• 4 For example, on February 6, 2006, SVPCo announced that HSBC Bank USA, is now exchanging and settling check images through the SVPCo Image Payments Network. See HSBC Bank USA, N.A. Now Using SVPCo Image Payments Network, PR Newswire US dated 02/02/06, attached as Exhibit 3. HSBC Bank USA, under HSBC NA’s control, has been capturing and transmitting check images in violation of DataTreasury’s patents for several years now. See Checks Not in the Mail; New Technology Will Eliminate Return of Canceled Checks, Buffalo News dated 08/16/03, attached as Exhibit 4.

Case 2:06-cv-00072-DF-CMC

Document 525

Filed 02/16/2007

Page 9 of 20

page 2. Importantly, HSBC NA is not holding itself out as merely a stock holding company;

instead, in all these public documents it clearly states that it is “operating” and “controlling”

subsidiaries including HSBC Bank USA. See id. These statements, combined with HSBC

Bank USA’s operating presence in this District, simply foreclose any argument by HSBC NA

that it is not subject to personal jurisdiction in this District.

This letter attached as Exhibit 6 was the subject of much discussion in the recent

deposition of HSBC NA. This discussion can be summed up as follows: (1) the letter was

written by an in-house attorney of HSBC NA, who also serves on the Board of Directors of

both HSBC NA and HSBC Bank USA, see Exhibit 9, 30:3-18, 69:18 – 70:14; (2) the letter

states that the HSBC NA is operating subsidiaries, which is totally inconsistent with the

corporate representative’s testimony, see id., page 69:18 – 72:24; and (3) the corporate

representative could have contacted the letter’s author to determine the truth, but “just

didn’t,” see id., page 77:18-22. Also, the letter goes on to state that HSBC NA is providing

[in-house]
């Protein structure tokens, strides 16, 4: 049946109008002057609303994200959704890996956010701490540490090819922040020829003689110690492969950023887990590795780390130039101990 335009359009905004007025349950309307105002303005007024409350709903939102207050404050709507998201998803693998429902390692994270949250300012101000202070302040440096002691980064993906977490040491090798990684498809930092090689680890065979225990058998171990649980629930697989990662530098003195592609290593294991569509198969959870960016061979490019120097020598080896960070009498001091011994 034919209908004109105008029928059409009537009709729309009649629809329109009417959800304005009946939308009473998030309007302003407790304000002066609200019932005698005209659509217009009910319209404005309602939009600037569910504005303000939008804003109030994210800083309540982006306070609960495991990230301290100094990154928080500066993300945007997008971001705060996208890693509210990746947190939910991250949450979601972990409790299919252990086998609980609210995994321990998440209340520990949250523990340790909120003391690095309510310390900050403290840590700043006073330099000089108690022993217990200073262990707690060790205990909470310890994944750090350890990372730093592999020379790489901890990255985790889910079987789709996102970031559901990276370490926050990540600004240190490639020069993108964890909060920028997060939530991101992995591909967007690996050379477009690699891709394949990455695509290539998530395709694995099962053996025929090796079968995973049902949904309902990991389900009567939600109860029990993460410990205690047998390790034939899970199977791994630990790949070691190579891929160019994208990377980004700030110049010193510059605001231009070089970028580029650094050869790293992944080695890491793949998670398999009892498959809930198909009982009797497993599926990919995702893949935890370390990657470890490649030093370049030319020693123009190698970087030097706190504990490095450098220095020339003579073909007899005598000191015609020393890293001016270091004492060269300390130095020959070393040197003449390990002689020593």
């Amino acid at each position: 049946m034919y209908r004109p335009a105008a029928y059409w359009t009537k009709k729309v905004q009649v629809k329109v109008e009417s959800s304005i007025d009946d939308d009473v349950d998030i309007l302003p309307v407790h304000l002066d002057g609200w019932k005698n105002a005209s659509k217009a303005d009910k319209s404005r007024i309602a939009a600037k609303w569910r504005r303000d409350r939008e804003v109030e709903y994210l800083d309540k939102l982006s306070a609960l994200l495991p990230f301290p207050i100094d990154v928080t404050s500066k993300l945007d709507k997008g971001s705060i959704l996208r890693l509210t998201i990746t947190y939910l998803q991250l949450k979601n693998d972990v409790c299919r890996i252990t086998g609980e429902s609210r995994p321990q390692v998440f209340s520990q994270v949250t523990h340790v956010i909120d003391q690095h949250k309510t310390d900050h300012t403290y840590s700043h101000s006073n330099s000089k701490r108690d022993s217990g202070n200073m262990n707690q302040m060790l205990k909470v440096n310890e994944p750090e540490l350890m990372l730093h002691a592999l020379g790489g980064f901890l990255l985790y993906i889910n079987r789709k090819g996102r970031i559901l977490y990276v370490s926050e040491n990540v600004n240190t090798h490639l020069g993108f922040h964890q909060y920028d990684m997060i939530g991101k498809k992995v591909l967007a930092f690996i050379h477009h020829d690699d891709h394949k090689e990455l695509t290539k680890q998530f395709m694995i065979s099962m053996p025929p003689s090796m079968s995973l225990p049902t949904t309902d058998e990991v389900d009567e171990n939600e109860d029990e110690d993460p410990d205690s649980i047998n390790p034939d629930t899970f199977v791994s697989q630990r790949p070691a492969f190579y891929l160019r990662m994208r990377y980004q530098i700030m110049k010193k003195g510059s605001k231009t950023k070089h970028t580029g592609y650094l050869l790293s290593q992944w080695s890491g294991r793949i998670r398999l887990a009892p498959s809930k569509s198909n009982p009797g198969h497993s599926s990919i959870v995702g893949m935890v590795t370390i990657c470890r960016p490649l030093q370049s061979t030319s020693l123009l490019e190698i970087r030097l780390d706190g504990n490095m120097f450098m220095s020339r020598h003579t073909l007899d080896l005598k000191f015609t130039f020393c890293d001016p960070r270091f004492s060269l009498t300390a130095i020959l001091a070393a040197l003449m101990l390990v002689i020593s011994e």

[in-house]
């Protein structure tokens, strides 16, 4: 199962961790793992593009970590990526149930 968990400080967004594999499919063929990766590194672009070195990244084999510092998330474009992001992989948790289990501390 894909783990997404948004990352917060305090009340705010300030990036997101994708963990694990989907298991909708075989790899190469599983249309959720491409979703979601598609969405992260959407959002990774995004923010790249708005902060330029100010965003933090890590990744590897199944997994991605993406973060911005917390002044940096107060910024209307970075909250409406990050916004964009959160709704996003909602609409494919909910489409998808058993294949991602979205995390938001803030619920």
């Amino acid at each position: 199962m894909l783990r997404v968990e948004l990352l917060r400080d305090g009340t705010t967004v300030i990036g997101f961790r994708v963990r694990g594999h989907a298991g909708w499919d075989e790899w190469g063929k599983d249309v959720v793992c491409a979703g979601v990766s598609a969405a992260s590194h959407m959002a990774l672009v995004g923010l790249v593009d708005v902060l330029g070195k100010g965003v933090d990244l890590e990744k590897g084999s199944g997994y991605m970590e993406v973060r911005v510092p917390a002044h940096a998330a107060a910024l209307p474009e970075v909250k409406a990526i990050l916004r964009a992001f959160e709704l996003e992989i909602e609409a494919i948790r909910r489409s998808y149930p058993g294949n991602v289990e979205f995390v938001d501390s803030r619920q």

financial services to clients – again in total contradiction with the corporate representative’s

testimony. See id., page 78:16 – 80:10. Finally, there is no dispute that the letter to the

Federal Government agencies was truthful. See id., page 85:5-10. HSBC NA’s positions in

the litigation that are totally contrary to this letter are merely that – positions taken for

litigation, and not the truth.

As HSBC NA’s parent admits in its 20-F filing, HSBC NA is a bank holding

company, and HSBC Bank USA is a wholly-owned banking subsidiary of HSBC NA. Bank

holding companies are heavily regulated by Federal law, and the very definition of a bank

holding company is “any company which has control over any bank.” See 12 U.S.C.

§1841(a)(1). Thus, by admitting that (1) it is a bank holding company and (2) its primary

Case 2:06-cv-00072-DF-CMC

Document 525

Filed 02/16/2007

Page 10 of 20

banking subsidiary is HSBC Bank USA, HSBC NA has admitted that it does in fact control

HSBC Bank USA. Its attempts to persuade the Court that HSBC NA does not do business in

Texas are simply incorrect; it exerts direct control over transactions here every day through

HSBC Bank USA. These transactions form the basis of DataTreasury’s infringement claims

against these Defendants.

  • B. HSBC NA’s Control of HSBC Bank USA Subjects it to Jurisdiction Here

The Fifth Circuit has also looked closely at the issue of when a parent company such as

HSBC NA can be deemed to engage in control of a subsidiary (in this case, HSBC Bank

USA) such that it subjects itself to personal jurisdiction as the subsidiary is its alter ego. See

Gundle Lining Construction Corp. v. Adams County Asphalt, Inc., 85 F. 3d 201, 208-209 (5 th

Cir. 1996). The Court has developed the list of relevant factors to consider as follows:

(1) the parent and the subsidiary have common stock ownership; (2) the parent and the subsidiary have common directors or officers; (3) the parent and the subsidiary have common business departments; (4) the parent and the subsidiary file consolidated financial statements and tax returns; (5) the parent finances the subsidiary; (6) the parent caused the incorporation of the subsidiary; (7) the subsidiary operates with grossly inadequate capital; (8) the parent pays the salaries and other expenses of the subsidiary; (9) the subsidiary receives no business except that given to it by the parent; (10) the parent uses the subsidiaries property as its own; (11) the daily operations of the two corporations are not kept separate; and (12) the subsidiary does not observe the basic corporate formalities, such as keeping separate books and records and holding shareholder and board meetings.

Case 2:06-cv-00072-DF-CMC

Document 525

Filed 02/16/2007

Page 11 of 20

See id. Applying these factors to the present case, it is clear that HSBC NA has

subjected itself to the jurisdiction of this Court.

For example, as to common stock ownership, it is undisputed that HSBC Bank USA is

a wholly owned subsidiary of HSBC NA, and HSBC NA votes the stock that it owns in the

subsidiary. See Exhibit 9, 32:16-21. As to the second factor (common officers and